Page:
HITTING THE PAVEMENT
Woodring admitted as much Sunday after claiming the Pro Women’s Division of the Cherry Roubiax event in 3 hours, 13 minutes and 41 seconds. Schmidt was second, 15 seconds back.
“My teammate drug me up the hill, without her, it would have been a little bit trickier,” said the 33-yearold Woodring after completing the three- lap, 69.9- mile women’s course that started and finished at Sugar Loaf Resort.
The fact that the 38-year-old Schmidt even finished the race was somewhat of a miracle. Schmidt hit the pavement just five miles into the grueling cycling event.
She was leading Hagerty racer Susan Vigland and 13 others in the pro division when she failed to negotiate a downhill sharp right turn onto French Road. Schmidt hit the brakes and asphalt in the middle of French Road and bounced into a ditch on the east side of French. Vigland also went down on French Road, but picked herself up quicker. Vigland wound up third overall.
“I was crying for happiness over there when I finished, and then crying in pain over here,” said Schmidt while receiving first aid at the medical tent. “I didn’t break anything and that’s good. I just have some pretty deep wounds.
Schmidt’s right side, especially the leg and arm, looked like a severe case of road rash.
Woodring and the other women behind Schmidt and Vigland did not hit the pavement.
“They were kind of heading straight into the turn so I gave them some space, slowed down and went wide,” Woodring recalled.
The pack of women pulled away from the intersection and pedaled slowly to see if their fallen comrades would get up and ride again.
“You had two of the best women racers in the state down,” Woodring said. “It’s like in the Tour de France, if someone crashes or gets a flat, out of respect, you wait.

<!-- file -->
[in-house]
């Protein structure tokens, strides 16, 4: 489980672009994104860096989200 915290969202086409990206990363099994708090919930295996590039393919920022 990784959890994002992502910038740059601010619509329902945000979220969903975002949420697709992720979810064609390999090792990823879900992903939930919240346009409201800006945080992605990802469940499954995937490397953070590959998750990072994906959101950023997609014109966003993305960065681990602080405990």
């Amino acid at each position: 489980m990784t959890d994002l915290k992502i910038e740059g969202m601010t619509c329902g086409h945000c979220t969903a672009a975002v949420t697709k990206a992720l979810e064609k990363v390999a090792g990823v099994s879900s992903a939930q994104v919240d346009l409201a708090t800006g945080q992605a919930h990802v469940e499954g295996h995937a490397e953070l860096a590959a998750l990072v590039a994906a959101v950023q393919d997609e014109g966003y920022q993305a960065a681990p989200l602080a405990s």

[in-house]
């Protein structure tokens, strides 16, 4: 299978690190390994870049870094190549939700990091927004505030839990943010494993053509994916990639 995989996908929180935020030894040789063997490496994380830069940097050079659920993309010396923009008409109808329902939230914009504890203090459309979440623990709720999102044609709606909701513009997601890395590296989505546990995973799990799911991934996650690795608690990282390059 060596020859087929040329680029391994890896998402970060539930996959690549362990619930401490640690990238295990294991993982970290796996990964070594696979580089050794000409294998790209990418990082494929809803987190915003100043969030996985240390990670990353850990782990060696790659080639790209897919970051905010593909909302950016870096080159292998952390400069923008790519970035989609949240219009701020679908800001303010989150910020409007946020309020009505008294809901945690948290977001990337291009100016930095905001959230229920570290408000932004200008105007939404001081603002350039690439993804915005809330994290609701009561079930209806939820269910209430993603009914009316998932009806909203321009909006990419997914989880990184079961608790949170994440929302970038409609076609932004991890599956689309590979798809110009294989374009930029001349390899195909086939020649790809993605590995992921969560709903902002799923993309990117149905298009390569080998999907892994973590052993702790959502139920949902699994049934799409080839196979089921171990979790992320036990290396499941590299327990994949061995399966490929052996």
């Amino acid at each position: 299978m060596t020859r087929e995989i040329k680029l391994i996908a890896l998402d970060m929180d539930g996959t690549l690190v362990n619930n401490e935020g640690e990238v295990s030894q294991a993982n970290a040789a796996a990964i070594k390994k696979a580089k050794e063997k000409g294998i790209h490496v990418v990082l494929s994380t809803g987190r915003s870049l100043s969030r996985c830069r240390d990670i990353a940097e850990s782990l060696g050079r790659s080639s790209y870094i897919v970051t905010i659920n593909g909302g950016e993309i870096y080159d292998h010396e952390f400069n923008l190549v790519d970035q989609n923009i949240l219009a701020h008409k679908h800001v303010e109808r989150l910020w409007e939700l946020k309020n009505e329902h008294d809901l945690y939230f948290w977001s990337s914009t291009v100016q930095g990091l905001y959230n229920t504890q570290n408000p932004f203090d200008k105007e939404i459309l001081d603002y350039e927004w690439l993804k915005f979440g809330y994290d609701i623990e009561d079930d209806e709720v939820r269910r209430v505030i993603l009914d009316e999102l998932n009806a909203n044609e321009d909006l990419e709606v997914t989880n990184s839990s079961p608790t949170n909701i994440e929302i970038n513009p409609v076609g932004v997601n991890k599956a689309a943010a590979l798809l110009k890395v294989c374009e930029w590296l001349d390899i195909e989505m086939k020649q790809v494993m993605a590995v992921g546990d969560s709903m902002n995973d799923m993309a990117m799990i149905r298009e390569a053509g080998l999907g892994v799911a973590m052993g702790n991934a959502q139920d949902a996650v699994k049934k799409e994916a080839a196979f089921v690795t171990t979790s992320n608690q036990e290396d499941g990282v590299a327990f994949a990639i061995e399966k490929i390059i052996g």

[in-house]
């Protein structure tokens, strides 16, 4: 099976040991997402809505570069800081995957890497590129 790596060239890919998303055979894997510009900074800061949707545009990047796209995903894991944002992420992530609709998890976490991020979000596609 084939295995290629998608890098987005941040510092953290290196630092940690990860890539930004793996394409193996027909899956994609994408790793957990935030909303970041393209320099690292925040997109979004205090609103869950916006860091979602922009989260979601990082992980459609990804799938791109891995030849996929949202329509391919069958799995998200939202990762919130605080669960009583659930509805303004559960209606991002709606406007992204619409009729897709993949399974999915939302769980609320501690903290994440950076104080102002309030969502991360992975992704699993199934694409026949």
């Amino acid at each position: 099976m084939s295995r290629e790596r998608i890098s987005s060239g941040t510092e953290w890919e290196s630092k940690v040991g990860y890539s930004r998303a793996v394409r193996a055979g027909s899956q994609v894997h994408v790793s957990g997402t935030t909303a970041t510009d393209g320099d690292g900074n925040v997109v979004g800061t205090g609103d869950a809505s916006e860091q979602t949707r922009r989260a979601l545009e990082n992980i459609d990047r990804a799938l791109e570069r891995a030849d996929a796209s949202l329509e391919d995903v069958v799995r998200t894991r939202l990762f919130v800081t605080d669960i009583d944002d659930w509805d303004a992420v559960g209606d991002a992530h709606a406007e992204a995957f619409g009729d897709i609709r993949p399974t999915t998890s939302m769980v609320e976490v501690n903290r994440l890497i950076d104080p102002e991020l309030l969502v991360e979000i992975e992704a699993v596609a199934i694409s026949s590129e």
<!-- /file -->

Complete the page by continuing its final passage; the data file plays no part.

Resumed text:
Schmidt didn’t realize the damage that was done.
“We had trained pretty hard for this one and I just wasn’t ready for my race to be over just yet,” she said. “It was just a couple of seconds that I was down.
“But they were waiting and my teammate helped me get back to the group and I went straight to the front and I started pulling. It was race back on.”
Schmidt said she erred on the turn onto French Road, even though she had been on the course many times before Sunday.
“In training we don’t take that corner hot because of there could be cars coming,” Schmidt said. “So we never took it hot before and we just took it too hot.
The women’s race wasn’t decided, however, until 60-plus miles later.
Woodring led a charge up Narlock Road on the third lap, then let up a bit on Lime Lake Road to save some strength for the climb up Mountain Road to Townline and to the finish line on Sugar Loaf Mountain Road.
“After racing the day before, you never really know how you are going to feel the next day, especially after 65 hilly miles,” Woodring said. “But I think Johanna and I both felt pretty good.
Woodring crashed and broke her bicycle in last year’s Old Town Crit and did not compete in the state road race.
“To win a state championship and go 1-2 as a team, is great,” Woodring said. “We worked hard and raced hard.
“Nobody from our team sits in and it’s good when it pays off.”
Schmidt said she was pulling for Woodring the whole way.
“She’s the strongest one,” Schmidt admitted. “Anytime she was in front, I would get up in front to get her off the front people so she could save herself.”